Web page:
Zone 13 consists of the park behind the Performing Arts Center and adjacent to Speer Boulevard. The park Is basically an unplanned expanse of unhealthy grass with several small saplings and a few scattered evergreens. It appears as If It Is completly unplanned and not of any particular use....left over space. The original park plan and a subsequent plan developed by the city have not been Implemented and there 1s a controversy brewing over' the addition of a glass solar fountain. Part of the problems with this space Is the debate over control. The park belongs to the city of Denver, but the Performing Arts Center has a clear Interest In any developments which take place there. The park remains as physical evidence of a lack of co-operation and conmon purpose.
It's purpose Is far more grand. It cannot deny Its urban context: It Is, afterall, adjacent to a major traffic arterial and developing urban train system beside Cherry Creek. It also sits on the edge of the downtown core, and could act as the front door to the city from the west and from Auraria Campus. The park Is a potential "soft" open space within the "hard" urban environment.
Secondly, it has the potential to enhance the grandeur of the buildings and reinforce their theater theme and purpose within the city. In this way 1t can become a part of the overall complex and not just another city park that happens to be located next to the Center for the Performing Arts.
This park has similar problems to the complex Itself In that It Is empty, sparse, and exposed. The stairs leading down from the theaters seems to lead nowhere and no attempt Is made to capitalize on Its magnificent views. There Is nothing that Identifies It as a theater park and It remains as just so much space left over when the buildings were completed.
The first thing needed In the park Is something to convey to the user and the passer-by that It Is the park which Is connected to the largest theater complex In the Rocky Mountains. It cannot exist merely as a city "green space".
THE. <Â£HAKAÂ£TEe. THfc /OTVI1Y
THAT \6 TO TAKE PLACE 1M A BUlLPlNtr &\0UID FI HD ITÂ£ EXPRESSION IMTHe.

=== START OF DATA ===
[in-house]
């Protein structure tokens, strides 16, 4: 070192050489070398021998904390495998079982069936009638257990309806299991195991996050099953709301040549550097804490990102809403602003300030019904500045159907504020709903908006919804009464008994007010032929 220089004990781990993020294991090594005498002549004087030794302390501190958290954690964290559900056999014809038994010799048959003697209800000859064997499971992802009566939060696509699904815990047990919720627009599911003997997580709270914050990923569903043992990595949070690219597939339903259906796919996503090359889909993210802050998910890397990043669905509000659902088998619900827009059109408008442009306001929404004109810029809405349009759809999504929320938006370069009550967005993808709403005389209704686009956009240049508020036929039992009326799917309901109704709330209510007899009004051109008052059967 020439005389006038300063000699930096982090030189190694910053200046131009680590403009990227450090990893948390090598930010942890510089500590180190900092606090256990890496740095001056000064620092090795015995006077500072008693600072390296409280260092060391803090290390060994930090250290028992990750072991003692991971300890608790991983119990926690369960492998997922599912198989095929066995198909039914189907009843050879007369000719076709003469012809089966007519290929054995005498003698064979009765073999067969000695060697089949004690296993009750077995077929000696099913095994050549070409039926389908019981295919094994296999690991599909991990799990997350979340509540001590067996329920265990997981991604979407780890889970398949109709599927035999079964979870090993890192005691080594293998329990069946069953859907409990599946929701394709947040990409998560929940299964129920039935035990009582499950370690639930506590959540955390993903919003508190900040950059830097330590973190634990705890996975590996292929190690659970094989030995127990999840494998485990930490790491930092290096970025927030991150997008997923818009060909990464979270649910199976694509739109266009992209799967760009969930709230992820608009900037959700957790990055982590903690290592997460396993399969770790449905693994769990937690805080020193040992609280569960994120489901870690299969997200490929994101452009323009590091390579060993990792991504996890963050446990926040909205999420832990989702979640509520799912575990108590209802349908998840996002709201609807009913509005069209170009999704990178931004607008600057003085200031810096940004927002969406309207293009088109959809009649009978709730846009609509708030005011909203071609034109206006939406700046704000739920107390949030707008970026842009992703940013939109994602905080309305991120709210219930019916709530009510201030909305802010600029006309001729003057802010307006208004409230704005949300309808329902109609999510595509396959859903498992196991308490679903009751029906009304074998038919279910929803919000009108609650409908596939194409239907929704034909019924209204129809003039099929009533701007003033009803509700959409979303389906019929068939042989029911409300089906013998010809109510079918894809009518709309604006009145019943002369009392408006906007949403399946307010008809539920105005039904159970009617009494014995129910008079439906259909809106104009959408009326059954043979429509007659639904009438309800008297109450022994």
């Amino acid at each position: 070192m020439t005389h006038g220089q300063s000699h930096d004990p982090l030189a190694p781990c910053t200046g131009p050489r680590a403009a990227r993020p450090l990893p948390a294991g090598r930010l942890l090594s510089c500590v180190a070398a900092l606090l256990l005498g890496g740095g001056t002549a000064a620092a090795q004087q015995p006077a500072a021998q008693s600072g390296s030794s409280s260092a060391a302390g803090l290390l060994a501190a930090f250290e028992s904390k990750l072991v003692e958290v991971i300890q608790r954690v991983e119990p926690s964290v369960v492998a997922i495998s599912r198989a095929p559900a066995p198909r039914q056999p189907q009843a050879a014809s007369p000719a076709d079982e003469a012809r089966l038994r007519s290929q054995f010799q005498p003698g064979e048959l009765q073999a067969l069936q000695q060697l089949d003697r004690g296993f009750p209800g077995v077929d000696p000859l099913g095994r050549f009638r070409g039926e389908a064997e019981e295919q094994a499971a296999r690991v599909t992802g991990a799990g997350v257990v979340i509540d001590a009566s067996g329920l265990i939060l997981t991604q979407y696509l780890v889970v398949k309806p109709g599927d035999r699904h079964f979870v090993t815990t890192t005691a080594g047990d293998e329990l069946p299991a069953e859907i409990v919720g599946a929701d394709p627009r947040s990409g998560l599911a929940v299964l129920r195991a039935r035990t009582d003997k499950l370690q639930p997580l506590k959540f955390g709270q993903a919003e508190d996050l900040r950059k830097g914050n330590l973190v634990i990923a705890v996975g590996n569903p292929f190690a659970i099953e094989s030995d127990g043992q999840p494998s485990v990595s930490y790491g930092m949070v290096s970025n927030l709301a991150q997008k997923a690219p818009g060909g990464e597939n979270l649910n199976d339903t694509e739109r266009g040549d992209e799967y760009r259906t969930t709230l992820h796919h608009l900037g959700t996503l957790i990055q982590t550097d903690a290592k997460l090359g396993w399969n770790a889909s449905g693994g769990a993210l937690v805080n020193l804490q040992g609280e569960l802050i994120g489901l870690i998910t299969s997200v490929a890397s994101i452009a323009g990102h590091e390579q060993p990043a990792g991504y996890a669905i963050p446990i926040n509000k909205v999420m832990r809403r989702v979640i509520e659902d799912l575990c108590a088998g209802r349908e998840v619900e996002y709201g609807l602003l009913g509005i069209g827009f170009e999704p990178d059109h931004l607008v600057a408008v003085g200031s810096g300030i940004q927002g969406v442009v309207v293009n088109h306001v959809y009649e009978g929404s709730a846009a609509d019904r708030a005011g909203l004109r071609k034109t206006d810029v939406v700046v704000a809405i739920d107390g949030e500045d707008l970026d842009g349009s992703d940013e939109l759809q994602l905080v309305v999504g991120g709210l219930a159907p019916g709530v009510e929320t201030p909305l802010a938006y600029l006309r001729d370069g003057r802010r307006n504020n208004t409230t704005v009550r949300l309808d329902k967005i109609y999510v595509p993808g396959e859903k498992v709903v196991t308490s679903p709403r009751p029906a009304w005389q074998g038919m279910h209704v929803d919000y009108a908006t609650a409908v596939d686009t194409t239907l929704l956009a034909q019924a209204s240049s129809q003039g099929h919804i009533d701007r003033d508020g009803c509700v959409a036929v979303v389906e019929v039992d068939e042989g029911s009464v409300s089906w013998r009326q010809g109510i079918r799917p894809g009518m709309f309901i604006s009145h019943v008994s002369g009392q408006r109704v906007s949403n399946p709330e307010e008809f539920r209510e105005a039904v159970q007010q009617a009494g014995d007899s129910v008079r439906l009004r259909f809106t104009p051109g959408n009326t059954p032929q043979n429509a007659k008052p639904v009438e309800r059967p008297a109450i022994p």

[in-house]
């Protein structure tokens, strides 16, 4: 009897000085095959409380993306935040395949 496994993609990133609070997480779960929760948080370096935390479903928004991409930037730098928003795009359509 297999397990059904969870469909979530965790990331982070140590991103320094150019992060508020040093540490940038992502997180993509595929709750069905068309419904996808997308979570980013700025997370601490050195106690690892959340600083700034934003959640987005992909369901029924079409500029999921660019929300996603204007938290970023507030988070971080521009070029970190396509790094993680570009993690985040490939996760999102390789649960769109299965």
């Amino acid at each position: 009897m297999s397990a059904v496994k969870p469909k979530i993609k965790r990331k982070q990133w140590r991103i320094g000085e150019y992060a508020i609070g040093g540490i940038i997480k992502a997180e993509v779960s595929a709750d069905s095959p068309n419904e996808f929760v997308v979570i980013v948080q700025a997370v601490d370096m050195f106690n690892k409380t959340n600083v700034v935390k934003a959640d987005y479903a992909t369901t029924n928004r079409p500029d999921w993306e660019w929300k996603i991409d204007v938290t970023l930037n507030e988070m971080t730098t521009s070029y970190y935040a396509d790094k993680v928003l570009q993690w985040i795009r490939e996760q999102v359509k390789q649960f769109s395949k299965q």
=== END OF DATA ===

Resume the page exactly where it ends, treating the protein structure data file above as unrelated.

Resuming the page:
WHOLE- X?B6>l<$rH STRUCTURE., PLAHHlNLr CT ARE.A6, lATlMLr OUT Op CIRCULATIONS, MATERIAL'S AND DECORATIONS.
^ 1 I 11(1
^vll I *
Â£>TA1 WAV TO MOV4H
TO ppHVpp AMP P&HVp^PpWTEp.
TH^- PApK ^HOUUP ADD| IT'6 rop^AU UPPAN
^p.\p6f& ^houup (COMrriMUE. PE^'GvH-A &P4t?GrE. TO-AUFAP-lA. CAHrU-f*.
Taking the information gathered from the preceedlng analysis, It Is apparent that a new linkage from the downtown core to the Performing Arts Center Is a necessary com -onent of an overall scheme to make the Center a vital part of the city. This link will serve to allow the potential of the complex to be realized, while Including It as an Important part of the expanding Denver core.
One of the strongest points shown by the research of city and theater Is that the theater, 1n order to fulfill Its true ethical function, must be accessible to a wide segment of society. That different types of theater are necessary to accomplish this, and that the promotion of these theater forms Is a step toward the health of the whole city Is clear. For Instance, during the middle ages, when theater was considered a bawdy art form.
It found expression 1n the formal ritual of the church. It also found expression In the pagents and passion plays performed In the market square. So, there was both a formal and Informal theater.
A more modern and pertinent example might be Lincoln Center for the Performing Arts In New York City. While having lunch there one summer afternoon, I was fascinated by the constant parade of theater folks In view of my seat. A troupe of young ballerinas passed by, a music student was leaning on his cello studying a sheet Brahms, two actors were going over a script, stage hands were wheeling a large piece of scenery past, and a man with a marionette was entertaining a group of seated children. The sense of "theater* was all around. And, It was being enjoyed by both those who were active participants and those who came to watch.